New legislation was pushed through the U.S. Appropriations Committee recently that would, if passed into law, force the U.S. Department of Housing and Urban Development (HUD)  to recalibrate how it determines eligibility for Community Development Block Grants (CDBG).
The bill, introduced by Rep. Jaime Herrera Beutler (R-Washington), would require that HUD report any area it uses “flawed income data”—or data with a margin of error that’s 20 percent or higher—to evaluate CDBG eligibility. These reports would need to be submitted to both the House and Senate appropriations committees within 90 days of the evaluation.
Until now, HUD has calculated community income levels by averaging five-year data from the American Community Survey. HUD data from 2014 shows many towns in Beutler’s district—including Pe Ell, Vader, and Morton—have been deemed “too affluent” to benefit from CDBG grants.
According to Beutler’s office, “This requirement would impact rural communities in Lewis County [Washington] that, based on inaccurate household income data, were determined to be ‘too affluent’ to qualify for Community Development Block Grants.”
Beutler says HUD has often made mistakes when deeming a community “too affluent,” and that the agency has even used data with margins of error as high as 91.5 percent when determining eligibility.
“This agency is supposed to return tax dollars to the communities that need it most, but it has made serious mistakes in disqualifying communities like Toledo, Pe Ell, and Vader for being ‘too affluent,’” Beutler said. “It can’t cover up these mistakes if this legislation becomes law.”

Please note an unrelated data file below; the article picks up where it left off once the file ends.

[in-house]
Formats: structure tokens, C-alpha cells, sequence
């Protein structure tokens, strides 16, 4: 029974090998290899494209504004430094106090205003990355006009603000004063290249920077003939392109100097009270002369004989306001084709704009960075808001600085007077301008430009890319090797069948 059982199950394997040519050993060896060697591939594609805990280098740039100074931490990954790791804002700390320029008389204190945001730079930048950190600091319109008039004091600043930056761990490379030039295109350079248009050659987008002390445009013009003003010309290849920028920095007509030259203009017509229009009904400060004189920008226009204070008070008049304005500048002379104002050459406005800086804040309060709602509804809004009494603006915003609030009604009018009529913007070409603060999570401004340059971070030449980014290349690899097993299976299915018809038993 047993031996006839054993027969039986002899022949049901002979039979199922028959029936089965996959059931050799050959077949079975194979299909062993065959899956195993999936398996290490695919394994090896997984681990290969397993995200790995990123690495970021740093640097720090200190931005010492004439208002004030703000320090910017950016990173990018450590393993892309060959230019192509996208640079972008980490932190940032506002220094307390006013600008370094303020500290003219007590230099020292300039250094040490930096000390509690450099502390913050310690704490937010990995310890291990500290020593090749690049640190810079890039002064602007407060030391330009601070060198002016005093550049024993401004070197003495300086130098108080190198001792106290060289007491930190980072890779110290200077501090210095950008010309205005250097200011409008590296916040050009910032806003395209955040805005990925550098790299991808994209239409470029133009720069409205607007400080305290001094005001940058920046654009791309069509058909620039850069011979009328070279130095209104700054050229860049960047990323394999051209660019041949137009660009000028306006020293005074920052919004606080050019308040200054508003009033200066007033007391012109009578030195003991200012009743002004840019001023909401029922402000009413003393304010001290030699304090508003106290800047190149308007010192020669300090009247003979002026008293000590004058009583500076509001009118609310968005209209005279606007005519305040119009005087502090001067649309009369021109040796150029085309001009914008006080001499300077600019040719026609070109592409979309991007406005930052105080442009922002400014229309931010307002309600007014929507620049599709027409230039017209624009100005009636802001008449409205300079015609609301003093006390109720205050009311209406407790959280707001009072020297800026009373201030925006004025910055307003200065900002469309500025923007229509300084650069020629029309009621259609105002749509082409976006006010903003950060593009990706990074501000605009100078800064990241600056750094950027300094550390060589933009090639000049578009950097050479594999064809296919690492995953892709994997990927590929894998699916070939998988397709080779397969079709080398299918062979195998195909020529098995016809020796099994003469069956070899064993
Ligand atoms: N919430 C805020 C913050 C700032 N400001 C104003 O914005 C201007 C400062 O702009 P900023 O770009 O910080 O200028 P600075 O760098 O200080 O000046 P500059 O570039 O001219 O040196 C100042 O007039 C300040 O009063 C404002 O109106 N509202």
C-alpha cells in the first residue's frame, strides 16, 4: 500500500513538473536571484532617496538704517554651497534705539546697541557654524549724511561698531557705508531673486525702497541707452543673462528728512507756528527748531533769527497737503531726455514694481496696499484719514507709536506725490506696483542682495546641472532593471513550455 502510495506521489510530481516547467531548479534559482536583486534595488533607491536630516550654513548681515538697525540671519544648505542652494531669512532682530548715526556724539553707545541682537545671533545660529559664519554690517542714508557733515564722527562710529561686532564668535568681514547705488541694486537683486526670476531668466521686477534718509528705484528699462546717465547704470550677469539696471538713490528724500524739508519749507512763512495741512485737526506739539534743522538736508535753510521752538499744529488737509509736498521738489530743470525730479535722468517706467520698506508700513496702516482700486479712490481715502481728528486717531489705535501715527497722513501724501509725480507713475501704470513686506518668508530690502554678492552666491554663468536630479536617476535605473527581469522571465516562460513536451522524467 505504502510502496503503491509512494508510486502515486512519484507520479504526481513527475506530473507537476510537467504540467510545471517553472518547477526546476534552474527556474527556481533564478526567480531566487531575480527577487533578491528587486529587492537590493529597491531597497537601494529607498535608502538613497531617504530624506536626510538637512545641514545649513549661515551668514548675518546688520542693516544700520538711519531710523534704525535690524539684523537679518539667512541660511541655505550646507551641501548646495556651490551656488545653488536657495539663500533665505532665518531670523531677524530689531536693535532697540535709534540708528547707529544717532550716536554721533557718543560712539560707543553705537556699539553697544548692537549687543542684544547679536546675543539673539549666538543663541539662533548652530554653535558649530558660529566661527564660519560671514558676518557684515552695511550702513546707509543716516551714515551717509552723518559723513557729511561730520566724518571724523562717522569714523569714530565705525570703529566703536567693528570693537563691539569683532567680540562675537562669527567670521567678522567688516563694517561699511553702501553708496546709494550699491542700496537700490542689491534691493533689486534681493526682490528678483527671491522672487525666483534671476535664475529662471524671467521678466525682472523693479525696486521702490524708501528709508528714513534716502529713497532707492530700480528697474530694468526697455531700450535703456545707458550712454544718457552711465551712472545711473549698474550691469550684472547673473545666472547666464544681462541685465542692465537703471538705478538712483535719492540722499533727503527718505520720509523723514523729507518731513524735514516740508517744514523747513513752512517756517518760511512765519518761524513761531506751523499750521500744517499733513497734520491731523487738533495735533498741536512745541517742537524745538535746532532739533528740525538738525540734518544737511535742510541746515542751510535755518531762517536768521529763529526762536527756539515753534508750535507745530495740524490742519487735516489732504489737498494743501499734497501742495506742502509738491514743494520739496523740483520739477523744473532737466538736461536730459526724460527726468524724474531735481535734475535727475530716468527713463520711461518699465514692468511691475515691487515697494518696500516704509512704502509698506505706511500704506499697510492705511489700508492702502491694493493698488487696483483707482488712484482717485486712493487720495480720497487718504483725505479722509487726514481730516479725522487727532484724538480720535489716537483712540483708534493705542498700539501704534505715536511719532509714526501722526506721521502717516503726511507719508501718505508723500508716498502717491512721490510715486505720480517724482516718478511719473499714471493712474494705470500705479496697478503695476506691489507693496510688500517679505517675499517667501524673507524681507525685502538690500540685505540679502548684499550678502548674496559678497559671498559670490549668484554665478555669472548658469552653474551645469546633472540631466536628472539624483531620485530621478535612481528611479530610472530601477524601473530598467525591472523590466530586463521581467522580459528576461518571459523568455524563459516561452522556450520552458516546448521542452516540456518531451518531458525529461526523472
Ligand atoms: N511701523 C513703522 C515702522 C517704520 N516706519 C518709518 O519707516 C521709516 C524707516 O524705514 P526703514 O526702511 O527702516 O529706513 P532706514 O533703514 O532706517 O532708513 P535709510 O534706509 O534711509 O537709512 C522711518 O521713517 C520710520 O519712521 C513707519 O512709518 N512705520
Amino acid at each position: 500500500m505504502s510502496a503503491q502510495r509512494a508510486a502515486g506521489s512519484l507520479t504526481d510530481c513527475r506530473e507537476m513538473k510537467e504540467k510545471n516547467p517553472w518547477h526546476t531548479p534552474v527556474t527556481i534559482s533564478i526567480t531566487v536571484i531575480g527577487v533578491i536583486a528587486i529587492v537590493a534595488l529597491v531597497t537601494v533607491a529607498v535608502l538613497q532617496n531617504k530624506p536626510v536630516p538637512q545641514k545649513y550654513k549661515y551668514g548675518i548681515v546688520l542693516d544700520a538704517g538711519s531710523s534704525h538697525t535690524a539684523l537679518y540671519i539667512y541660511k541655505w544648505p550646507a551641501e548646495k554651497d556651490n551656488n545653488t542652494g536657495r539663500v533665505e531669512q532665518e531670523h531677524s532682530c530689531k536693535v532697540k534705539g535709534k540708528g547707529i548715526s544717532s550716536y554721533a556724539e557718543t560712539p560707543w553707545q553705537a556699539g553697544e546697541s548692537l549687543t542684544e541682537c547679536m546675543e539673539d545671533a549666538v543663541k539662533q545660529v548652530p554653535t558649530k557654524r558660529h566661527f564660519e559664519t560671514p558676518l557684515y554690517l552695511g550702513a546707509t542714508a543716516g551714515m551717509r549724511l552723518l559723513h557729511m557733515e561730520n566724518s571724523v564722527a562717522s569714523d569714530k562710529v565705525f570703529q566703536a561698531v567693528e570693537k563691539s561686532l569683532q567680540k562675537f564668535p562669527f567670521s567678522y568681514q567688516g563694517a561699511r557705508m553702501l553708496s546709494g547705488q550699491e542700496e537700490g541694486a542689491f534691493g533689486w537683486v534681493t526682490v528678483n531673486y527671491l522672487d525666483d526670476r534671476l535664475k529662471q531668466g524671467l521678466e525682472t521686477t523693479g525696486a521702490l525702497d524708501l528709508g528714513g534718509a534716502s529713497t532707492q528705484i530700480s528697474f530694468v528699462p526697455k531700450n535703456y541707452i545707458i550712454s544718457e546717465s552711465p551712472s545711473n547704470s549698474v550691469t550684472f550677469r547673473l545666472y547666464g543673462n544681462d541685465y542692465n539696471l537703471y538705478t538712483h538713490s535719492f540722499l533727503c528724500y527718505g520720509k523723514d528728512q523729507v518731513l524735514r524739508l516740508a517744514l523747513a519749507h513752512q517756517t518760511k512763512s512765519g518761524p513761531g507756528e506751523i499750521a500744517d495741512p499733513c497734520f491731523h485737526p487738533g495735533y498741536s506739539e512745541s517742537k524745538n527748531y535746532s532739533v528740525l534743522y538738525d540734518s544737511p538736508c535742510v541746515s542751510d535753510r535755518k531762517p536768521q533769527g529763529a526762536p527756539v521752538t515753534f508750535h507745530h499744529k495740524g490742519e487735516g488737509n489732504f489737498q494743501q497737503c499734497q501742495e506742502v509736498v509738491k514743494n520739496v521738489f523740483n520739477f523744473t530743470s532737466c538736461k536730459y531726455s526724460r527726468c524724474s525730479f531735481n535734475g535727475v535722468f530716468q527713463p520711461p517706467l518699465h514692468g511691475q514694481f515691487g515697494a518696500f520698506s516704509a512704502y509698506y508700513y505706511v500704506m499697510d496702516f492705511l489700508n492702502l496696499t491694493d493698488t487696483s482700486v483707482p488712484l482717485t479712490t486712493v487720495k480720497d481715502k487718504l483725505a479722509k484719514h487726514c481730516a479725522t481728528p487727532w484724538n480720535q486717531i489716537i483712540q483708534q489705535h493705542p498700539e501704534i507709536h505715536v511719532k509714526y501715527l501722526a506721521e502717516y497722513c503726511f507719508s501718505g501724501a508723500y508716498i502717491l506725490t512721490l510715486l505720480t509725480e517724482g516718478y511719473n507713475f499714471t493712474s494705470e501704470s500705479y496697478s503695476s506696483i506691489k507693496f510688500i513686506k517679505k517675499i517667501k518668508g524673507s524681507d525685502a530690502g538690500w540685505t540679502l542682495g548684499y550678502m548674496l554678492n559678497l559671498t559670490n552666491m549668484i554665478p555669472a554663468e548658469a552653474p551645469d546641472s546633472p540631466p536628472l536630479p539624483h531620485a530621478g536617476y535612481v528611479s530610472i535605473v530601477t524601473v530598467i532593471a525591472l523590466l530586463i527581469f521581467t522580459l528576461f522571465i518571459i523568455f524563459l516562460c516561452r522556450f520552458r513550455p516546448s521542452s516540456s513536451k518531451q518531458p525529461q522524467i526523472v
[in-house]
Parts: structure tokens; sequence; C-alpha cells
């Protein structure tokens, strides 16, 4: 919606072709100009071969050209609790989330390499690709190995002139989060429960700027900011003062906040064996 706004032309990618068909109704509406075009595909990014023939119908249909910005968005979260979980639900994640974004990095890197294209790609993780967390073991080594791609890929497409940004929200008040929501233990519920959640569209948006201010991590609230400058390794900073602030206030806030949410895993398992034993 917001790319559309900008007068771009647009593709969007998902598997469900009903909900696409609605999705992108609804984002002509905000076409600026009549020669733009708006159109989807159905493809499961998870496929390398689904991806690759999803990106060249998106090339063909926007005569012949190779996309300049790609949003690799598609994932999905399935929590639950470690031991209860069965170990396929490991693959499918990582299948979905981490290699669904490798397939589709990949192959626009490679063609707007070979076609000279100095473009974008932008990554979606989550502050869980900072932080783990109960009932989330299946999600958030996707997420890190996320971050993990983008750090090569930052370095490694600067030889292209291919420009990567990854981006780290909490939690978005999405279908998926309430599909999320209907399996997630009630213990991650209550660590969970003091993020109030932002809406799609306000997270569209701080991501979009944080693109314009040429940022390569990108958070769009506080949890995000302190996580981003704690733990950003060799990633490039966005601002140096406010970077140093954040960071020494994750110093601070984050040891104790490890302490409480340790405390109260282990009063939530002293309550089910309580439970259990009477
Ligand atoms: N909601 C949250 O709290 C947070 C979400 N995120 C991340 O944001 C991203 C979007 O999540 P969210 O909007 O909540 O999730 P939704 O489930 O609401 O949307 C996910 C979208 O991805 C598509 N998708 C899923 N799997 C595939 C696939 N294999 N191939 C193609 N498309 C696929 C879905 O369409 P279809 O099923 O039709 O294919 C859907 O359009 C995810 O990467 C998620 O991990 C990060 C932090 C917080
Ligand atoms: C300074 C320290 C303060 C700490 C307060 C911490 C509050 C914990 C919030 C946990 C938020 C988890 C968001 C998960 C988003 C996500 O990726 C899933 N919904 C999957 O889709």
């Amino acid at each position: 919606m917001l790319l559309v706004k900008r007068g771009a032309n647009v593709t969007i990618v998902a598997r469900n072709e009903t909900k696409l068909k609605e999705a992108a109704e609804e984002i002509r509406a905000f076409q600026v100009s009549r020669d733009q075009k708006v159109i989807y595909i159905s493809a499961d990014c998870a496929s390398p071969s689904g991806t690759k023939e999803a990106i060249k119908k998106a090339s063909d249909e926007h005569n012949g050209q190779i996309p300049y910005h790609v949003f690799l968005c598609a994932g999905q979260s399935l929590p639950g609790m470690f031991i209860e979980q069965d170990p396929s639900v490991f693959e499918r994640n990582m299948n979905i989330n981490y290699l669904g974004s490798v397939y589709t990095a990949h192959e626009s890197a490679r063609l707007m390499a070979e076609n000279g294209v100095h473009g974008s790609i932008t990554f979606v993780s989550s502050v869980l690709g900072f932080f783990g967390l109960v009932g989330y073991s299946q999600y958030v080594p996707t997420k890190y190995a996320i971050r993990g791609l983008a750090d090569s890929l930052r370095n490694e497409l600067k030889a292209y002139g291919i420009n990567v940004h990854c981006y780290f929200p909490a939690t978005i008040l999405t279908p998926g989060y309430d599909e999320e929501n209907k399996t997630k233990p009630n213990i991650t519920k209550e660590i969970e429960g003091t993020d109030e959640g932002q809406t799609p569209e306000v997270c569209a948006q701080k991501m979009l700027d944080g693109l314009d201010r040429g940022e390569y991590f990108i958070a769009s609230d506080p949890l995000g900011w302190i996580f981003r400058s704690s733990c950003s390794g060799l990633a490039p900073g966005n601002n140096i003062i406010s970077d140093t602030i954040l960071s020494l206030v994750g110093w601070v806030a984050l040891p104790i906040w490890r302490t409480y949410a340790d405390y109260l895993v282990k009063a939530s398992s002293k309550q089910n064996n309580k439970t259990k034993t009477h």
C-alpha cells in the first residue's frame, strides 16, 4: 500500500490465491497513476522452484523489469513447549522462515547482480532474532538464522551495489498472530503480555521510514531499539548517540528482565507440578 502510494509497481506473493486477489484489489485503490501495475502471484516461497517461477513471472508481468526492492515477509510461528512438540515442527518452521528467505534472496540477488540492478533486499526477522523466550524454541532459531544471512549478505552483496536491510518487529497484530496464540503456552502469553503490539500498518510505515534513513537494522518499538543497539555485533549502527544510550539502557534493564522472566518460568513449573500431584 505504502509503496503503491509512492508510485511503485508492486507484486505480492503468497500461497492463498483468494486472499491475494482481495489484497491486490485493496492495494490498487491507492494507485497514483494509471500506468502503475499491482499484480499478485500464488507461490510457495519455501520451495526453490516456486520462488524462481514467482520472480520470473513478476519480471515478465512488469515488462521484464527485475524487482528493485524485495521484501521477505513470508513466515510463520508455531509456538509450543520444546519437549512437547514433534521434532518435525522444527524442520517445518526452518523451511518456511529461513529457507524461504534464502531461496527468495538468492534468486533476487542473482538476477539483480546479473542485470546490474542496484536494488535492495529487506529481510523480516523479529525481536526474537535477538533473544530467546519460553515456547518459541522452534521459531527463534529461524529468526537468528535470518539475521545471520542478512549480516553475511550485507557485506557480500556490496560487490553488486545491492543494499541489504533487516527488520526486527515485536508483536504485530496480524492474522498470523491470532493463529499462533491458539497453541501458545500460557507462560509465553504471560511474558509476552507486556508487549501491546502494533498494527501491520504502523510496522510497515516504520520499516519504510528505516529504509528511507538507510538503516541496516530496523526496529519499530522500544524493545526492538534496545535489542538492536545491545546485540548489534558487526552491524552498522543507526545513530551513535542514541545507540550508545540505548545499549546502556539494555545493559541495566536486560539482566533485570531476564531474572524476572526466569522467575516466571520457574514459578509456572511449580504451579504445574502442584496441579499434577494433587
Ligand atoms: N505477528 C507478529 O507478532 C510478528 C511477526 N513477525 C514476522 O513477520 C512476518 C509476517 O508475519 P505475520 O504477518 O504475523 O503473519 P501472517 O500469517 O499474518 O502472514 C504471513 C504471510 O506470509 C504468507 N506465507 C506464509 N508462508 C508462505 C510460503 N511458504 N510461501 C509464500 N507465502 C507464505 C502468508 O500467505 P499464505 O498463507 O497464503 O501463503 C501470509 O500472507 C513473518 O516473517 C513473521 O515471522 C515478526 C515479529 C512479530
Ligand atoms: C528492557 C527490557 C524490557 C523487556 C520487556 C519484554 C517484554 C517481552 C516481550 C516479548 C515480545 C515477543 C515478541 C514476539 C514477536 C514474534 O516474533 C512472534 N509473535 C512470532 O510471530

This isn’t the first time Beutler has taken on HUD. She also created a provision that requires HUD to have alternative methods of measuring income levels.
“After years of pressuring for transparency, my efforts will again require HUD to make the extent of inaccuracy of its data public—and it will be held accountable for its reporting errors,” she said. “While it shouldn’t take an act of Congress to get a public agency to provide basic transparency, I’m not going to let up on this issue or the needs of our rural communities until we have a long-term solution.”
The bill was passed by the House Appropriations Committee on Tuesday, but has not been scheduled to appear in front of the House floor as of press.